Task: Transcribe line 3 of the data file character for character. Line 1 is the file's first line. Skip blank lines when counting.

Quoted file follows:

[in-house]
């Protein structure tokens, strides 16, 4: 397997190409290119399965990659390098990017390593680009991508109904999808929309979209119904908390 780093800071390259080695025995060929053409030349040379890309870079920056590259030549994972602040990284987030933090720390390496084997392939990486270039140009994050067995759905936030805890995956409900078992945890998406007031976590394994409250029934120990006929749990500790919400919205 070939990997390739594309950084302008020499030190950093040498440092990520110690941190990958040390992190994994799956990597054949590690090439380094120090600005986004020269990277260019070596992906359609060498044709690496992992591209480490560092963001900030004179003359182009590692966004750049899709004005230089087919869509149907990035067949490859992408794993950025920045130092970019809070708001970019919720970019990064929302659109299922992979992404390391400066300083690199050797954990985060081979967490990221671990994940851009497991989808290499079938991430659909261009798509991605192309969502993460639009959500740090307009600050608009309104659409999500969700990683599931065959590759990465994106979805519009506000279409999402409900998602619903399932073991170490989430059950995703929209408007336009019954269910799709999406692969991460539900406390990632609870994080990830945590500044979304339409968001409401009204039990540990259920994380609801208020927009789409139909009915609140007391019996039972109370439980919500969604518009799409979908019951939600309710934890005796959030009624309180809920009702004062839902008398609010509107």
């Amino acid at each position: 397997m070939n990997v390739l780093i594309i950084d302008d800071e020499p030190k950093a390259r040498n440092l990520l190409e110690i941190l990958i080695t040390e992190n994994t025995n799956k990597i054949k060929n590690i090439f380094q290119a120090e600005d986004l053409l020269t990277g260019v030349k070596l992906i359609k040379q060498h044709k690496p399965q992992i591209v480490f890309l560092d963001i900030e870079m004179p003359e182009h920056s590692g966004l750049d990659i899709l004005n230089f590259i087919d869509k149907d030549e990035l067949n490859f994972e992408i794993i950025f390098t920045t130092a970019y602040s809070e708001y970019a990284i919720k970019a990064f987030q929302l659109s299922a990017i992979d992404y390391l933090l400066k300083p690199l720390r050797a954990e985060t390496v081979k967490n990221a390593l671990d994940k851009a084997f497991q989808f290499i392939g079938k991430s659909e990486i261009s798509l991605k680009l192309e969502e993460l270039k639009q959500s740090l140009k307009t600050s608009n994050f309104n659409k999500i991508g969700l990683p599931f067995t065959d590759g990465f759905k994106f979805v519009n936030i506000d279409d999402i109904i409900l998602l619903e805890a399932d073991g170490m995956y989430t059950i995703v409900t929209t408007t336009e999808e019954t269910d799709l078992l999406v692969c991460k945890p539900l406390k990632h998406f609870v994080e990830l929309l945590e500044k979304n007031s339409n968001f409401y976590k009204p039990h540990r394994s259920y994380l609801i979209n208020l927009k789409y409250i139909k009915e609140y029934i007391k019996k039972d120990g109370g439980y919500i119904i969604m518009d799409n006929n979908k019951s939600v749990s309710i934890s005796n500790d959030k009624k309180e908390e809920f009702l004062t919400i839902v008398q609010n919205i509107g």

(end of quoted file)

């Amino acid at each position: 397997m070939n990997v390739l780093i594309i950084d302008d800071e020499p030190k950093a390259r040498n440092l990520l190409e110690i941190l990958i080695t040390e992190n994994t025995n799956k990597i054949k060929n590690i090439f380094q290119a120090e600005d986004l053409l020269t990277g260019v030349k070596l992906i359609k040379q060498h044709k690496p399965q992992i591209v480490f890309l560092d963001i900030e870079m004179p003359e182009h920056s590692g966004l750049d990659i899709l004005n230089f590259i087919d869509k149907d030549e990035l067949n490859f994972e992408i794993i950025f390098t920045t130092a970019y602040s809070e708001y970019a990284i919720k970019a990064f987030q929302l659109s299922a990017i992979d992404y390391l933090l400066k300083p690199l720390r050797a954990e985060t390496v081979k967490n990221a390593l671990d994940k851009a084997f497991q989808f290499i392939g079938k991430s659909e990486i261009s798509l991605k680009l192309e969502e993460l270039k639009q959500s740090l140009k307009t600050s608009n994050f309104n659409k999500i991508g969700l990683p599931f067995t065959d590759g990465f759905k994106f979805v519009n936030i506000d279409d999402i109904i409900l998602l619903e805890a399932d073991g170490m995956y989430t059950i995703v409900t929209t408007t336009e999808e019954t269910d799709l078992l999406v692969c991460k945890p539900l406390k990632h998406f609870v994080e990830l929309l945590e500044k979304n007031s339409n968001f409401y976590k009204p039990h540990r394994s259920y994380l609801i979209n208020l927009k789409y409250i139909k009915e609140y029934i007391k019996k039972d120990g109370g439980y919500i119904i969604m518009d799409n006929n979908k019951s939600v749990s309710i934890s005796n500790d959030k009624k309180e908390e809920f009702l004062t919400i839902v008398q609010n919205i509107g």